Several voters have reported finding and turning in completed ballots over the past several days that they discovered blowing in the wind in the parking lot of the Mesa County Central Services Building from a new drive-up drop box.

The first reported incident occurred Saturday, when petition gatherers who are part of an effort to recall Clerk Tina Peters said they found at least one loose ballot in the parking lot, and immediately turned it over to the clerk’s office.

Another voter said they were “flying out of the ballot box” at that same location Tuesday.

“Quickly I headed to the (elections) office as I had already attempted to retrieve the ballots, but they were taking flight across the parking lot and into the street,” Grand Junction businesswoman Ann Brach wrote in a letter to the editor submitted to The Daily Sentinel on Wednesday. She ended the letter with “A determined voter.”

Voters have been casting ballots for the past two weeks for the primary elections, voting for which continues until June 30.

Neither Peters nor anyone else in the clerk’s office responded to questions about the wayward ballots, but a sign on the drop box reads: “Did you hear me drop? Please make sure that ballot is completely inserted in ballot box.”

In late May, Peters announced the new drive-up box as “yet another convenience by the Clerk and Recorder,” saying that the “secure” drive-up box was intended to allow voters the ability to stay safe from the coronavirus while casting their ballots.

The box, located at 200 S. Spruce St., was recently moved from its original location just outside the front doors of the building. It’s the same box in which 574 uncounted ballots from last fall’s election were discovered months later during the February presidential primary.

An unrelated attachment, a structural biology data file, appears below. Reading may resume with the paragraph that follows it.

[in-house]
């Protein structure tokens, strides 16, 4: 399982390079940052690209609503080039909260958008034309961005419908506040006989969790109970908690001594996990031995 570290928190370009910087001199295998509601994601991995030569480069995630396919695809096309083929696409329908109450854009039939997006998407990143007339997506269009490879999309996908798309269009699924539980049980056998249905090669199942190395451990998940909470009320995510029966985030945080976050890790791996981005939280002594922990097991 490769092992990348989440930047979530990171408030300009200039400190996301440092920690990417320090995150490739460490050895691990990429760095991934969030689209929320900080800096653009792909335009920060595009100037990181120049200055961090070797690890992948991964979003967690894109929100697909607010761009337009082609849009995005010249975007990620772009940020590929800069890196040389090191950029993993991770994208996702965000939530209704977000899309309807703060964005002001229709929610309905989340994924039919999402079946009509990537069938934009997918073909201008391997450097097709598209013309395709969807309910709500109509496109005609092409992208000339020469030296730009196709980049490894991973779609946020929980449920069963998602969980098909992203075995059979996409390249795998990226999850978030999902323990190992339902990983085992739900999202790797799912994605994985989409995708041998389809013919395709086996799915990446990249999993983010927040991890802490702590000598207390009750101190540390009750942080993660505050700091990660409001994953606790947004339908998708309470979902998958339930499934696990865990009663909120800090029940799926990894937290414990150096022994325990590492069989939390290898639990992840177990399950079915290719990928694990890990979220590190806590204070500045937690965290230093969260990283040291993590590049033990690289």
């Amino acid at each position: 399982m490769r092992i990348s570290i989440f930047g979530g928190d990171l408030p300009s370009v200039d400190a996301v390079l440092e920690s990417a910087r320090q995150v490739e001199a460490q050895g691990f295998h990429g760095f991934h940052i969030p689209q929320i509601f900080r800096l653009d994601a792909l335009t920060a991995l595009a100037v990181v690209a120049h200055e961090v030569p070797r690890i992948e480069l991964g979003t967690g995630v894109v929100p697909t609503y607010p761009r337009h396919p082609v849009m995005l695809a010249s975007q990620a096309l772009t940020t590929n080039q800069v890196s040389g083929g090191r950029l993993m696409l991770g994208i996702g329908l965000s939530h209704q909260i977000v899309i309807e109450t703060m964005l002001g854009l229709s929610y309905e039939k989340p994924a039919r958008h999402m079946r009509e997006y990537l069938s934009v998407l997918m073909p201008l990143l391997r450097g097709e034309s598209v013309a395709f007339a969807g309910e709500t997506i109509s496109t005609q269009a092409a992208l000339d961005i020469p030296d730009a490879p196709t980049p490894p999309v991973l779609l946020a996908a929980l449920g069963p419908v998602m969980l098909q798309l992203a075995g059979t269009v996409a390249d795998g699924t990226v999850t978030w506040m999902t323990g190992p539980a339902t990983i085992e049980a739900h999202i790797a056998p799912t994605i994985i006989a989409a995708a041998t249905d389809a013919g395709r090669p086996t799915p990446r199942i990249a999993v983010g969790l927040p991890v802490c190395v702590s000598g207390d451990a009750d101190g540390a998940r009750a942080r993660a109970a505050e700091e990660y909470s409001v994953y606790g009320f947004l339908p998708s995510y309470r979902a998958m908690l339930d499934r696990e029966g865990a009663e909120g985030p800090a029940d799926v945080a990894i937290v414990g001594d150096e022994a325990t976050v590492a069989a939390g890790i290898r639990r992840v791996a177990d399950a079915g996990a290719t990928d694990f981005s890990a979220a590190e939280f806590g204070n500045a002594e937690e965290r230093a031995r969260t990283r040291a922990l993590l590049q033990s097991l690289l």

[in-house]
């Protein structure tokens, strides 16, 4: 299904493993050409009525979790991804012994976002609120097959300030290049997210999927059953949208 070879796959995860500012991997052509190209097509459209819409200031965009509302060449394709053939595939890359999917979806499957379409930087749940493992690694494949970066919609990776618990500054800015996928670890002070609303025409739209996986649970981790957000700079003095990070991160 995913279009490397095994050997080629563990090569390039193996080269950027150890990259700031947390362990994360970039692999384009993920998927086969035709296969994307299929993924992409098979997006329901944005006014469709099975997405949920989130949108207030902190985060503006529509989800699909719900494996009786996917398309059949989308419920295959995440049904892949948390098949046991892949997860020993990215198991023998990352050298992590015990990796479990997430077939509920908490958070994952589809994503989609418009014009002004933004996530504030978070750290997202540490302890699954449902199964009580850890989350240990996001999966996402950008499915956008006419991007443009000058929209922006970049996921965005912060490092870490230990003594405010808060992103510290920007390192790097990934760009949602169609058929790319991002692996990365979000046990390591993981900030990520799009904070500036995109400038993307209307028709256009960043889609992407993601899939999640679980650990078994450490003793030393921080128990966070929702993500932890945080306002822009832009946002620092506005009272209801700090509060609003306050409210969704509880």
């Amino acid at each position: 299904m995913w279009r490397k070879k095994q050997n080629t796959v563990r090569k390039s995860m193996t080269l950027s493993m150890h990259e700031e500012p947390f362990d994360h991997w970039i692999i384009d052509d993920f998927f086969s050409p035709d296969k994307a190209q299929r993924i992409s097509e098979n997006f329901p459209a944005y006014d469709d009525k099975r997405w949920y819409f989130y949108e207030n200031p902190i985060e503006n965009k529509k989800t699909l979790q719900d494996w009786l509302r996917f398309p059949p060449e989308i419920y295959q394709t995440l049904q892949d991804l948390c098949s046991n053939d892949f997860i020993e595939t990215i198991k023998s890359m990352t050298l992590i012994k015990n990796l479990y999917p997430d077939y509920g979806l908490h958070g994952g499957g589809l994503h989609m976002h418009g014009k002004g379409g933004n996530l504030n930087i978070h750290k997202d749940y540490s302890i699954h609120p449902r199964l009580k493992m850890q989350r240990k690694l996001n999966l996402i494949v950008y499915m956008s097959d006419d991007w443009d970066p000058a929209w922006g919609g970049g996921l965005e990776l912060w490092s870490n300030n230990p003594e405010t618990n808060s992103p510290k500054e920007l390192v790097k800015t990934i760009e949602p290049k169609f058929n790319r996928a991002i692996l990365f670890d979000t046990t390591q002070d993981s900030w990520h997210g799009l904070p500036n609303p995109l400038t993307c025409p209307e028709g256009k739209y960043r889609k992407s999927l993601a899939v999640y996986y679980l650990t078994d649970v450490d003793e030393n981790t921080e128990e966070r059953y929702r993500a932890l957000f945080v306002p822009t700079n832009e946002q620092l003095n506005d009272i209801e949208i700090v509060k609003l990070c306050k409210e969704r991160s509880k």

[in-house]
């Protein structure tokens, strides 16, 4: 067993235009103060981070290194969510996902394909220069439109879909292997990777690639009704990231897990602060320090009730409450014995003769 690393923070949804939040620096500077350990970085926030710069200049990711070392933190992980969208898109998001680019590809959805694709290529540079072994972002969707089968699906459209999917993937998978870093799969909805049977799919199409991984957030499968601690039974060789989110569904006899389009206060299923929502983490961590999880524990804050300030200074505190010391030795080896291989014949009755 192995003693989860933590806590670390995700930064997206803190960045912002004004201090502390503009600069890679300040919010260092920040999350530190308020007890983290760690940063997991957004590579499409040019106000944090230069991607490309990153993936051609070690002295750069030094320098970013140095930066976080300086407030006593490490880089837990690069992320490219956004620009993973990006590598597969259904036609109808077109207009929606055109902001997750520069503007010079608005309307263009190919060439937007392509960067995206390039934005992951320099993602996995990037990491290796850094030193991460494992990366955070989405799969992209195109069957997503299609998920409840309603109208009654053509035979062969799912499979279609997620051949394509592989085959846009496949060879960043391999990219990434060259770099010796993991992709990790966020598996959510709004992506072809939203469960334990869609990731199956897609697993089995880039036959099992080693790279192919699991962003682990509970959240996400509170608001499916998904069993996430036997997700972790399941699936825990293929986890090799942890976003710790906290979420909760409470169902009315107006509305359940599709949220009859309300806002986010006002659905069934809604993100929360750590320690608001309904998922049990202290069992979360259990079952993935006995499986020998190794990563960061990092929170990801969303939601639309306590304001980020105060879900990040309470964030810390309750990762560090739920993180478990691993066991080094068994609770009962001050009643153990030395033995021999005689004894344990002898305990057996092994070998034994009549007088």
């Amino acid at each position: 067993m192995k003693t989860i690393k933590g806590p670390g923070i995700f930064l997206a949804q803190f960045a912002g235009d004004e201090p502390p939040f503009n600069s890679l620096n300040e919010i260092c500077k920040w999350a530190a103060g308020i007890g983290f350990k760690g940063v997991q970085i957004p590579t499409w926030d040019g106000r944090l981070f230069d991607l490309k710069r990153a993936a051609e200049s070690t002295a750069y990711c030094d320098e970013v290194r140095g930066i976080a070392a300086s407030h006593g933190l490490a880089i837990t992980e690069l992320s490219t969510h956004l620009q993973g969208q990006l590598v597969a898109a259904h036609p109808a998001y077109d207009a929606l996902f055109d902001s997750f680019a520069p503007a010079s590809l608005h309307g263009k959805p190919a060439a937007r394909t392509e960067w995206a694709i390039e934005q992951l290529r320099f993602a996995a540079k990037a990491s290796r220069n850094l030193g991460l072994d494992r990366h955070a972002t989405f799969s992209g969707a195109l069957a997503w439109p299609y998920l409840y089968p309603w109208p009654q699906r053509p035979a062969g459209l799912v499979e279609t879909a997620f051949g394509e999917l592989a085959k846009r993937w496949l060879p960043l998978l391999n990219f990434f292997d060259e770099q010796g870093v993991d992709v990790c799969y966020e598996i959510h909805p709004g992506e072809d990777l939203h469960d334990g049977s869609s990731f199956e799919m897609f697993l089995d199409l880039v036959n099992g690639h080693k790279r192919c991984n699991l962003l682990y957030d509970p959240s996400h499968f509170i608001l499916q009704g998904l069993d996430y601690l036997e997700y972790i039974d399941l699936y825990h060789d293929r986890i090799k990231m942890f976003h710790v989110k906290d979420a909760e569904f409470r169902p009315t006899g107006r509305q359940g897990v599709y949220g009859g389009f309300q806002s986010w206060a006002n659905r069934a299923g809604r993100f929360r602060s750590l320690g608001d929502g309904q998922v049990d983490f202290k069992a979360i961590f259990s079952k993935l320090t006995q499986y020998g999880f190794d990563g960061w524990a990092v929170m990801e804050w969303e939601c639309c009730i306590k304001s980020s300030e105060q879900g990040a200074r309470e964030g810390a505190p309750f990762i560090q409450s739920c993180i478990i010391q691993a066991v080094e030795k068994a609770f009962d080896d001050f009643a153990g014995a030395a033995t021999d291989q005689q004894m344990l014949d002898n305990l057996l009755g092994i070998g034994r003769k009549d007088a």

The box hadn’t been emptied when it was locked at the end of voting at 7 p.m. Nov. 5, which was the day of the general election.

That incident, along with several other issues in the clerk’s office, including an 80% turnover rate in staff since Peters took office in 2018, prompted the effort to recall the clerk.

The new drive-up box had been in the works before the COVID-19 pandemic hit. Regardless, Peters said in late May that the public health crisis was one of the reasons why it was installed.

Initially, general taxpayer dollars were to be used to relocate it, but Peters instead paid for it with federal money intended to fund pandemic- related elections costs.

“Traffic, public safety and recent pandemic health concerns coupled with my commitment to provide the citizens of Mesa County with better Customer Service is the reason for the relocation of the Elections Voter Dropbox,” Peters said in a May 20 press release.

Voters can go to the Colorado Secretary of State’s website, GoVoteColorado.gov, to verify that their mail-in ballot has been picked up and processed.